In recent weeks, some operators may have discovered their commercial credit rating has taken a hit despite working with their creditors.
With so many operators making payment modifications during the pandemic as revenues shrank, there have been cases where these arrangements haven’t been properly applied or accounted for in payment records. As a result, some reports are showing delinquencies.
Fortunately, the problem can be fixed if it is due to inaccurate information, said Dave Johnson, MCI’s Financial Services Regional Sales Manager. He joined a recent UMA Town Hall to explain what to do.
“All the banks and lenders utilize PayNet. It’s a very important part of the credit process. Basically, PayNet is like a corporate credit bureau,” said Johnson, adding that operators should make sure their PayNet records are accurate so future financing is as easy as possible.
PayNet is used by secured lenders who do equipment financing.
Because these records are available only to PayNet members, UMA Members may not become aware of the issue until they are applying for a new loan, according to Johnson.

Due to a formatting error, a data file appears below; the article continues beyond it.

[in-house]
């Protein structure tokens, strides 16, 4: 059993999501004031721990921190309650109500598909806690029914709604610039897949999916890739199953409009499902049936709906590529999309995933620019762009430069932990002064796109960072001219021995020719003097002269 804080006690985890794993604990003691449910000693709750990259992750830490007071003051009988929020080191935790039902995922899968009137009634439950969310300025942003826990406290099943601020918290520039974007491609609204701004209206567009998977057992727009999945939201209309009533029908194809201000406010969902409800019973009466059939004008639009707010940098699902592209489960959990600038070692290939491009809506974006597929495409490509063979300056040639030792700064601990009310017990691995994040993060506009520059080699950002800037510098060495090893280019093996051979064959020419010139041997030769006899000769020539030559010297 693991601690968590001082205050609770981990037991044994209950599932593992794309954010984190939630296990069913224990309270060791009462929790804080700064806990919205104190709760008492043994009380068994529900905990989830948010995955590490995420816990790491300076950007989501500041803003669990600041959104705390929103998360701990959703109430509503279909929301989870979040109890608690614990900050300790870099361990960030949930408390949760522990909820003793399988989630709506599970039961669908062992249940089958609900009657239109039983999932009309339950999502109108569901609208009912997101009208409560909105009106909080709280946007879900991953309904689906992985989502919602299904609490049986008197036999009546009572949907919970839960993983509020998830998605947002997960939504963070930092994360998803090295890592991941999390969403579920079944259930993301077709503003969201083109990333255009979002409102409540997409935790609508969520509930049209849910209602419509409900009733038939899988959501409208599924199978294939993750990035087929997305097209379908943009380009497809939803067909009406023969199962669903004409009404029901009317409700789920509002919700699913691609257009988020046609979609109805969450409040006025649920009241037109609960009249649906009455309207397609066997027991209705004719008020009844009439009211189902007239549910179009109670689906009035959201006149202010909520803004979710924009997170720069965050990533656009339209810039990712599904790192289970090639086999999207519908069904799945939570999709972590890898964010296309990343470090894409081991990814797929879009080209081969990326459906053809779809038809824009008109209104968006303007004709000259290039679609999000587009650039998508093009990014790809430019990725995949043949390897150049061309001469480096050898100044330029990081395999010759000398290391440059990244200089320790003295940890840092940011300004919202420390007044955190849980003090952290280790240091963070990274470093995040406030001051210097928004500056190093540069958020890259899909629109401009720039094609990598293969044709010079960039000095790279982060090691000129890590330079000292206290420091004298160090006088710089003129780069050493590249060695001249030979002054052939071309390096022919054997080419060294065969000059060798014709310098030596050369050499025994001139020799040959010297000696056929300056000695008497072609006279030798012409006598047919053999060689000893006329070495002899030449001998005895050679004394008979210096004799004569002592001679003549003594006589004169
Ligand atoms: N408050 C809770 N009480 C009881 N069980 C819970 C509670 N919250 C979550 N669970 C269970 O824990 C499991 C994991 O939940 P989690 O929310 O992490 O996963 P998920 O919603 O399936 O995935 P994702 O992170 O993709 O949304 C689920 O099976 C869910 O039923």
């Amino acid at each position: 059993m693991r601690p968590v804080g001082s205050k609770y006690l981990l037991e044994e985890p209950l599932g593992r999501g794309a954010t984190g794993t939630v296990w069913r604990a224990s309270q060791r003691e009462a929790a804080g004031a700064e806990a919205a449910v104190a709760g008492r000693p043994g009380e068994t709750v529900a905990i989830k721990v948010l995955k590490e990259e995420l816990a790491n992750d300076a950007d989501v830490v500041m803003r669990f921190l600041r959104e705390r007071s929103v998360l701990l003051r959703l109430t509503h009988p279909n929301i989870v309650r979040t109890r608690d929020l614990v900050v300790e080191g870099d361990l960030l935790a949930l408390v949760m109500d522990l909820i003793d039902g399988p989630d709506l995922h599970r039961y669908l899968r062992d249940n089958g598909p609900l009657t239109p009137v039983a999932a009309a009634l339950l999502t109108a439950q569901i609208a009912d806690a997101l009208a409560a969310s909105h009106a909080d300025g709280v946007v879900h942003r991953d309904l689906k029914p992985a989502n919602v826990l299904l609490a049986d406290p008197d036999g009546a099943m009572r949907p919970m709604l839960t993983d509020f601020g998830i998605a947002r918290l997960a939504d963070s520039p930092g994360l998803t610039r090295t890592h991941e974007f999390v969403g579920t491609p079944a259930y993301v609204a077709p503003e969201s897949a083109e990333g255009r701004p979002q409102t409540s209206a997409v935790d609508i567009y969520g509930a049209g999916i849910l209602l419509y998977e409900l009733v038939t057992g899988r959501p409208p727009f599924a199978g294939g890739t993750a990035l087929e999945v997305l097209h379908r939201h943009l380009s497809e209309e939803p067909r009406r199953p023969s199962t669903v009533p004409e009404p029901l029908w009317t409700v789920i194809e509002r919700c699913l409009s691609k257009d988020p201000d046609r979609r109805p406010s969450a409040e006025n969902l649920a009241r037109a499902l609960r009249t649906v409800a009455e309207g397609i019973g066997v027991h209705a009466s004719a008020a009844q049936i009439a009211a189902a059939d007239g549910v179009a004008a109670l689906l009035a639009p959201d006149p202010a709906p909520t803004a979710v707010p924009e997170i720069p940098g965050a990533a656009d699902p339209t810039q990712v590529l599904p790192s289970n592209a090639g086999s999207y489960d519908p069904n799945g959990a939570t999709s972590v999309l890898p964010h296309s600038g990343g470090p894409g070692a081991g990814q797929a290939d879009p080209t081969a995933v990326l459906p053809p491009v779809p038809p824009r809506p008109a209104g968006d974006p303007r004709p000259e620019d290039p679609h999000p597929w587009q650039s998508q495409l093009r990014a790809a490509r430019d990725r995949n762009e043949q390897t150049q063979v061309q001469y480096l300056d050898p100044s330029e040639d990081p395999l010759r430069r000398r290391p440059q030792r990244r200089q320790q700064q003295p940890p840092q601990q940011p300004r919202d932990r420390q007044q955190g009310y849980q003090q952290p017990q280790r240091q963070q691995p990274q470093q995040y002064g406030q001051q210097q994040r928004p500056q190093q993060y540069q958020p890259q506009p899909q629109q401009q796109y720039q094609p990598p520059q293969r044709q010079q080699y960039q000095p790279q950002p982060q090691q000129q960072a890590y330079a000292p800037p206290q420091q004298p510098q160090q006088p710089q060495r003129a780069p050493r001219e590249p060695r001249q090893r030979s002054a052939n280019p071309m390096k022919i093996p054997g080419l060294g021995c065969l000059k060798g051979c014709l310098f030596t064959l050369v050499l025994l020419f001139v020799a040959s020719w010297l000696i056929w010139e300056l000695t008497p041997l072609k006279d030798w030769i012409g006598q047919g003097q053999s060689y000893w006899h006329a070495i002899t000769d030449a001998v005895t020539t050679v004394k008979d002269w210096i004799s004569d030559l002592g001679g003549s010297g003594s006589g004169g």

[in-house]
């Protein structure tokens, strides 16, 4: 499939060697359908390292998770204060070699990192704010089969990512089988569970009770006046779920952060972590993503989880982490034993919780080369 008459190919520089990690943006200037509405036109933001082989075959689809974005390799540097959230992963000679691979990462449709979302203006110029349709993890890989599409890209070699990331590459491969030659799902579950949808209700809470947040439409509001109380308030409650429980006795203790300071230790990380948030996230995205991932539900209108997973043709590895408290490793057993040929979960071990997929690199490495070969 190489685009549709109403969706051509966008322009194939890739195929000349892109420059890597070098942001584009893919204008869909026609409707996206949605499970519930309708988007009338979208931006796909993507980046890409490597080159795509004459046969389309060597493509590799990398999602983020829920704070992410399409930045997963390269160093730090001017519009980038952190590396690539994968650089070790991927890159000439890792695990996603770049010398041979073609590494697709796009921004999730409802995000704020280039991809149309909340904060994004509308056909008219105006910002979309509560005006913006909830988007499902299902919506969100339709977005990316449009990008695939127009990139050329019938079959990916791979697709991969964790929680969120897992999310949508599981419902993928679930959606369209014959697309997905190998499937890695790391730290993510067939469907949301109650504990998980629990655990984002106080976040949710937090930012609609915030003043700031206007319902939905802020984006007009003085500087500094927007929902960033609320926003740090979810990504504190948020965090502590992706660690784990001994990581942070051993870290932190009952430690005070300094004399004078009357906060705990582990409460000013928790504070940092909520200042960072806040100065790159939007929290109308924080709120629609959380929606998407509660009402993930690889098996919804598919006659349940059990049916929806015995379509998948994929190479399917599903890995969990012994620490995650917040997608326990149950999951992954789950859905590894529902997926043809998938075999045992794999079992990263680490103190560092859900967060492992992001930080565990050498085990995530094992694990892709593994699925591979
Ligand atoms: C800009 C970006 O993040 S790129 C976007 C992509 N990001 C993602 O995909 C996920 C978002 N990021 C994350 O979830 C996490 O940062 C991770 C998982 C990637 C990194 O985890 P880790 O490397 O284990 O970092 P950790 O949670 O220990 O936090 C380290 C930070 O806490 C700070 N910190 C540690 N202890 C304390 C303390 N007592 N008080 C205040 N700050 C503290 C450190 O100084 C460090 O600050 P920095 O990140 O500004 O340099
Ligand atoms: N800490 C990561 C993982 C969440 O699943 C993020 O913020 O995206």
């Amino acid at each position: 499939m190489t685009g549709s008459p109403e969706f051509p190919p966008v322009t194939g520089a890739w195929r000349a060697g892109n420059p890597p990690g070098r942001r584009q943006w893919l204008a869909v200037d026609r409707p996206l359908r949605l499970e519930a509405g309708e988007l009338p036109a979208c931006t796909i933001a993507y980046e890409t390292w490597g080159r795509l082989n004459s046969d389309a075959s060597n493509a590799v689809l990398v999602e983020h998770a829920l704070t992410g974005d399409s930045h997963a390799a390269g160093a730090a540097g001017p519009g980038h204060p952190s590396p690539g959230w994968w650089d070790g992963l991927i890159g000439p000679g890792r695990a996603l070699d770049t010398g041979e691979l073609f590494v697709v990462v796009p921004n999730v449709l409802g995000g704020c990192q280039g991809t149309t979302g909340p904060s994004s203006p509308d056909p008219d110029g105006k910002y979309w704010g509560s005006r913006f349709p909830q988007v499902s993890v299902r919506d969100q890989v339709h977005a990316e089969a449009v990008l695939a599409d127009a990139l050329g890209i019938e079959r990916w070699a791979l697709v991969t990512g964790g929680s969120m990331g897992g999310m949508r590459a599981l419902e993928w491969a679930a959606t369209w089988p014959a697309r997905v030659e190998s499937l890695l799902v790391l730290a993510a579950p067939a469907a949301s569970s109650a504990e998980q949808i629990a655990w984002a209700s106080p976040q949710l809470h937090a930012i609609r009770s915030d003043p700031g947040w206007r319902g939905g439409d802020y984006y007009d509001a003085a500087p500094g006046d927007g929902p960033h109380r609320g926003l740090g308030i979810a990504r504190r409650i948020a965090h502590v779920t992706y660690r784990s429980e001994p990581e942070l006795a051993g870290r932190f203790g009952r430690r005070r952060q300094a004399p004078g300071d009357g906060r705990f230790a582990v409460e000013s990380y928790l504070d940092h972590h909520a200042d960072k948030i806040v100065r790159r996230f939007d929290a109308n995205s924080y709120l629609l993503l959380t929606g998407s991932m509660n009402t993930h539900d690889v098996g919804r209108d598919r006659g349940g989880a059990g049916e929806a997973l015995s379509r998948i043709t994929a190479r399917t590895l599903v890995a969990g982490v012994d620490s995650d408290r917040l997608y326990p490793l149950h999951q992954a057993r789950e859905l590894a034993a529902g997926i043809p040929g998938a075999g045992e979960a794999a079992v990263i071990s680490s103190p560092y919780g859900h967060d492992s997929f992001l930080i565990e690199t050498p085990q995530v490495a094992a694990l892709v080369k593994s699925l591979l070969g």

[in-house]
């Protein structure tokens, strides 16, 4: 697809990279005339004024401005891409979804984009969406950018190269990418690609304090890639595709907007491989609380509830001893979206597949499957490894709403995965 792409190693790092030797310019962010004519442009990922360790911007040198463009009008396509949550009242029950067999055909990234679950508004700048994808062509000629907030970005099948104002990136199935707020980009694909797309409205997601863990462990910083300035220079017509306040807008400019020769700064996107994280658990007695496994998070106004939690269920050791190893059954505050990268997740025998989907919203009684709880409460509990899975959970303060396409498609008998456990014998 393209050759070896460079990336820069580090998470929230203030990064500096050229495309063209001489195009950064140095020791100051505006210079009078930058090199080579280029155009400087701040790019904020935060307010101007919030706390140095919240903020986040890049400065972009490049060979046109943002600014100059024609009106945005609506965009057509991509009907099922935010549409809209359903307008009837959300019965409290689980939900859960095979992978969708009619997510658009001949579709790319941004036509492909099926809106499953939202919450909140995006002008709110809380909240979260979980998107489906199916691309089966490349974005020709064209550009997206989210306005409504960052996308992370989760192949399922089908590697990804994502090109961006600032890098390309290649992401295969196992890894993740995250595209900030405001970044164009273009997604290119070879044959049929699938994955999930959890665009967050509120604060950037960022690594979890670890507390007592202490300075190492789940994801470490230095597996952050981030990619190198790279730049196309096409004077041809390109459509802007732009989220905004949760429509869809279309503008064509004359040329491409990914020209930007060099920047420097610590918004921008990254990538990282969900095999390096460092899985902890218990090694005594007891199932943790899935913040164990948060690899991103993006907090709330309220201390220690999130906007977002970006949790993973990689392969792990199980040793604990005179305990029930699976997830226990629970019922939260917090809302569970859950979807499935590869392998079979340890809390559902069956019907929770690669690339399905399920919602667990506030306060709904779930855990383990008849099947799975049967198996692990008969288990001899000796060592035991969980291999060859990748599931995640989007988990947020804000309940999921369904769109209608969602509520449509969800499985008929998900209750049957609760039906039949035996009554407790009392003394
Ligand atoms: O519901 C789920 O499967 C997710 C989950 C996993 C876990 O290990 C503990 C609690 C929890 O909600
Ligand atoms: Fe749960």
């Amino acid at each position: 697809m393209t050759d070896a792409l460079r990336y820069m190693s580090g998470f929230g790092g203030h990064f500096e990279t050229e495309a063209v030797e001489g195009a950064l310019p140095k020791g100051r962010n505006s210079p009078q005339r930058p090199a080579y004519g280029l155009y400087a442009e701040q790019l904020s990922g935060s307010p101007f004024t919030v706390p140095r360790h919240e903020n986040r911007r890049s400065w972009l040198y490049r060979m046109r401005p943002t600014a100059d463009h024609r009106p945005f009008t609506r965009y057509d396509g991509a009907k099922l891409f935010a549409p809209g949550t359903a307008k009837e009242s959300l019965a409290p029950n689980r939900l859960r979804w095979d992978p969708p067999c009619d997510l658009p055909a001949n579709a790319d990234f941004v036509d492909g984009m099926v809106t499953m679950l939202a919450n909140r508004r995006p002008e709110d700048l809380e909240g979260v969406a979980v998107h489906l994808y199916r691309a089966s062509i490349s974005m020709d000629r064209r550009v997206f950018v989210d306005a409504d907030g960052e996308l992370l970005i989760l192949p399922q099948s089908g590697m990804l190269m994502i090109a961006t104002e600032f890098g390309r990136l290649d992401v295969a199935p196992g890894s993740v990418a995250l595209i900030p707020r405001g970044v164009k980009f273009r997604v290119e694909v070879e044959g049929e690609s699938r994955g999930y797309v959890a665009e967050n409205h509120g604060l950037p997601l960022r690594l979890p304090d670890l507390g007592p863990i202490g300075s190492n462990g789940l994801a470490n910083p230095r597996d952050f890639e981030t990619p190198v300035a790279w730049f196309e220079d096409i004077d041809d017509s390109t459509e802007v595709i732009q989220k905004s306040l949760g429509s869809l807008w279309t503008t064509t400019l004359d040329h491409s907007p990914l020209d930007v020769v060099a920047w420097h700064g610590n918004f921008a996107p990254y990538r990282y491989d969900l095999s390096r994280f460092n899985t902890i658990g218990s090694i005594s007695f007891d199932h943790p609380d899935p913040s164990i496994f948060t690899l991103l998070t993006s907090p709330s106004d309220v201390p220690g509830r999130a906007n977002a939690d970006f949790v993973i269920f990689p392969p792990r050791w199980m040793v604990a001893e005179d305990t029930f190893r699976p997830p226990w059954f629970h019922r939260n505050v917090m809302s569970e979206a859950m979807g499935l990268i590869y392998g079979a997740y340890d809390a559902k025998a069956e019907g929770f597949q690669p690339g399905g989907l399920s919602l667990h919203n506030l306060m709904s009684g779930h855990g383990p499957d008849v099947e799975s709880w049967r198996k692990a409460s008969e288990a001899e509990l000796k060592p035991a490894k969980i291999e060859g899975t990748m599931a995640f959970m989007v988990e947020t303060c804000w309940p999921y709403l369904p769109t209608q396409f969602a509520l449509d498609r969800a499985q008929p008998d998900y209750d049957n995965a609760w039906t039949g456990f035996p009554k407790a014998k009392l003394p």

Reach out to lenders
Operators can’t contact PayNet directly. They will need to reach out to their lenders, which are PayNet members, to correct any inaccuracies on the reports, he said.
If everything goes smoothly, the process usually takes about 30-45 days.
“I don’t believe lenders can share the report with anyone who isn’t a member, so you have to rely on your lender to say, ‘Hey, you are showing delinquent.’ And then an operator would have to say, ‘Hey that’s not correct,’ and work with that lender to reach out to PayNet to get that corrected,” Johnson explained.
He added that he didn’t think the issue was widespread, but operators should check with their lenders because it may be more common in light of the payment modifications added during the past year.
10 years of records
David Scoular, Director of Finance at Prevost, and Matt Hotchkiss, Bus Division Sales Manager for Wells Fargo Equipment Finance, joined the conversation to answer UMA Member questions during the Town Hall presentation.
When asked how long lenders might look back at PayNet records, Hotchkiss said he believed lenders might look back 10 years on PayNet records and would ask about any significant pay issues during that time period.
“It is an important tool for an equipment lender, so they put a lot of weight on a PayNet score,” Hotchkiss said.
Watch the recording to see the full presentation.